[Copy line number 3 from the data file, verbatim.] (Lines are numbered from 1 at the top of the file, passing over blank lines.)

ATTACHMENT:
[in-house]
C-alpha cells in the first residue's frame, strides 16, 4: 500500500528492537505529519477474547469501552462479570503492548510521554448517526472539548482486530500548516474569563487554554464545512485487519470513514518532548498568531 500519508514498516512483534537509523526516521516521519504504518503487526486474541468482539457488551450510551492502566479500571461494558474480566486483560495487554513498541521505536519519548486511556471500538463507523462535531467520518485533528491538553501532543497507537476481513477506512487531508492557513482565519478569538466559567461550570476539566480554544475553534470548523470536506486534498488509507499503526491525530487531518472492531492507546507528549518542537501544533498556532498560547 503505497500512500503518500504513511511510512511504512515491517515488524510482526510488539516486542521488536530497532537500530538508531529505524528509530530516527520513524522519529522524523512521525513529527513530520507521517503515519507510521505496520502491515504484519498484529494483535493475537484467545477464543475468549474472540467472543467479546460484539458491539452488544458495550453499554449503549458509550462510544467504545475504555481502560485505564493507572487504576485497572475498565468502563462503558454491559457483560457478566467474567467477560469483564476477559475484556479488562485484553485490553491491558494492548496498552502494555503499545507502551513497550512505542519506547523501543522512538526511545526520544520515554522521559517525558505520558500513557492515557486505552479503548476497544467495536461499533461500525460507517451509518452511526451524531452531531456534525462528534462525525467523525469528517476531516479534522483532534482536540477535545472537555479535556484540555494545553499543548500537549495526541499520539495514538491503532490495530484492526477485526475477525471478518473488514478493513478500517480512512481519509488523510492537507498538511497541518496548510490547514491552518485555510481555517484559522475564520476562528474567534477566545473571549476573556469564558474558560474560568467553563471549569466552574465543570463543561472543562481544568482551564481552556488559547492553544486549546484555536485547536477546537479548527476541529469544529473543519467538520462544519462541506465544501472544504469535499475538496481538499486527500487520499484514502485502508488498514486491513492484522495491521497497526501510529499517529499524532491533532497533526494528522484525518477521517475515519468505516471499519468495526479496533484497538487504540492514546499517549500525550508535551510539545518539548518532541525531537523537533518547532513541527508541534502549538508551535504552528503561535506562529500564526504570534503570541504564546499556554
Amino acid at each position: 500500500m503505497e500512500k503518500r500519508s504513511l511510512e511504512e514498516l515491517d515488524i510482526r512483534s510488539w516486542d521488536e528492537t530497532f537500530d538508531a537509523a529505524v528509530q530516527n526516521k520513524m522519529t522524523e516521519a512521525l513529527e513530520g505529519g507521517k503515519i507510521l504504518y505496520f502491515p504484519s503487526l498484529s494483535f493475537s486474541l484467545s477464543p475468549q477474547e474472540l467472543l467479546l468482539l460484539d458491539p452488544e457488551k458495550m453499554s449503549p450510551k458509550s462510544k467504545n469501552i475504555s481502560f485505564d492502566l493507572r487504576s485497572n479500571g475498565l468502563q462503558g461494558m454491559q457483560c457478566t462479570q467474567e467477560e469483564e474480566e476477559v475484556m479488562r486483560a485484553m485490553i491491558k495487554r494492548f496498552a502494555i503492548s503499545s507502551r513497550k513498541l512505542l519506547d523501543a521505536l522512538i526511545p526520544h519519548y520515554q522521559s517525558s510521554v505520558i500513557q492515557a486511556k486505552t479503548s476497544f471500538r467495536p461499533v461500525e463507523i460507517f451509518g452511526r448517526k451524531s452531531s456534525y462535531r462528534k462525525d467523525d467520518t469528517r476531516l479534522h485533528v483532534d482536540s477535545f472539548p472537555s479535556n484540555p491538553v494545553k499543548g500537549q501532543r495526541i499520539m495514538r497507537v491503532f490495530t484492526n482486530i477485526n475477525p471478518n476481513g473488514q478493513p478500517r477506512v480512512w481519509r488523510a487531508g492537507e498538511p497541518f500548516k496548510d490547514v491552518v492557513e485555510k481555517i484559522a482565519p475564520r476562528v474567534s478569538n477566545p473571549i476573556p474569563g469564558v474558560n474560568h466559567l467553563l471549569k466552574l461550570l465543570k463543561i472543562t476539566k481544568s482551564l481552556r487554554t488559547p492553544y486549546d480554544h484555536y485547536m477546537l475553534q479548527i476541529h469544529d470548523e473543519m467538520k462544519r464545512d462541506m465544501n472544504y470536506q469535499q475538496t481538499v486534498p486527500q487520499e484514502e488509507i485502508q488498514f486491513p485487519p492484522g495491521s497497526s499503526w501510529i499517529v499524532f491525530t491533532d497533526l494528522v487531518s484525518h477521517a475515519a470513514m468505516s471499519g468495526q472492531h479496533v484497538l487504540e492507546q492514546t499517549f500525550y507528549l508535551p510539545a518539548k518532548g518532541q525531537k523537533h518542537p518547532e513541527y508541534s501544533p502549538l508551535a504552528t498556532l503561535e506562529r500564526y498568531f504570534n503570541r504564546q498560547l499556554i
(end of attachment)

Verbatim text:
Amino acid at each position: 500500500m503505497e500512500k503518500r500519508s504513511l511510512e511504512e514498516l515491517d515488524i510482526r512483534s510488539w516486542d521488536e528492537t530497532f537500530d538508531a537509523a529505524v528509530q530516527n526516521k520513524m522519529t522524523e516521519a512521525l513529527e513530520g505529519g507521517k503515519i507510521l504504518y505496520f502491515p504484519s503487526l498484529s494483535f493475537s486474541l484467545s477464543p475468549q477474547e474472540l467472543l467479546l468482539l460484539d458491539p452488544e457488551k458495550m453499554s449503549p450510551k458509550s462510544k467504545n469501552i475504555s481502560f485505564d492502566l493507572r487504576s485497572n479500571g475498565l468502563q462503558g461494558m454491559q457483560c457478566t462479570q467474567e467477560e469483564e474480566e476477559v475484556m479488562r486483560a485484553m485490553i491491558k495487554r494492548f496498552a502494555i503492548s503499545s507502551r513497550k513498541l512505542l519506547d523501543a521505536l522512538i526511545p526520544h519519548y520515554q522521559s517525558s510521554v505520558i500513557q492515557a486511556k486505552t479503548s476497544f471500538r467495536p461499533v461500525e463507523i460507517f451509518g452511526r448517526k451524531s452531531s456534525y462535531r462528534k462525525d467523525d467520518t469528517r476531516l479534522h485533528v483532534d482536540s477535545f472539548p472537555s479535556n484540555p491538553v494545553k499543548g500537549q501532543r495526541i499520539m495514538r497507537v491503532f490495530t484492526n482486530i477485526n475477525p471478518n476481513g473488514q478493513p478500517r477506512v480512512w481519509r488523510a487531508g492537507e498538511p497541518f500548516k496548510d490547514v491552518v492557513e485555510k481555517i484559522a482565519p475564520r476562528v474567534s478569538n477566545p473571549i476573556p474569563g469564558v474558560n474560568h466559567l467553563l471549569k466552574l461550570l465543570k463543561i472543562t476539566k481544568s482551564l481552556r487554554t488559547p492553544y486549546d480554544h484555536y485547536m477546537l475553534q479548527i476541529h469544529d470548523e473543519m467538520k462544519r464545512d462541506m465544501n472544504y470536506q469535499q475538496t481538499v486534498p486527500q487520499e484514502e488509507i485502508q488498514f486491513p485487519p492484522g495491521s497497526s499503526w501510529i499517529v499524532f491525530t491533532d497533526l494528522v487531518s484525518h477521517a475515519a470513514m468505516s471499519g468495526q472492531h479496533v484497538l487504540e492507546q492514546t499517549f500525550y507528549l508535551p510539545a518539548k518532548g518532541q525531537k523537533h518542537p518547532e513541527y508541534s501544533p502549538l508551535a504552528t498556532l503561535e506562529r500564526y498568531f504570534n503570541r504564546q498560547l499556554i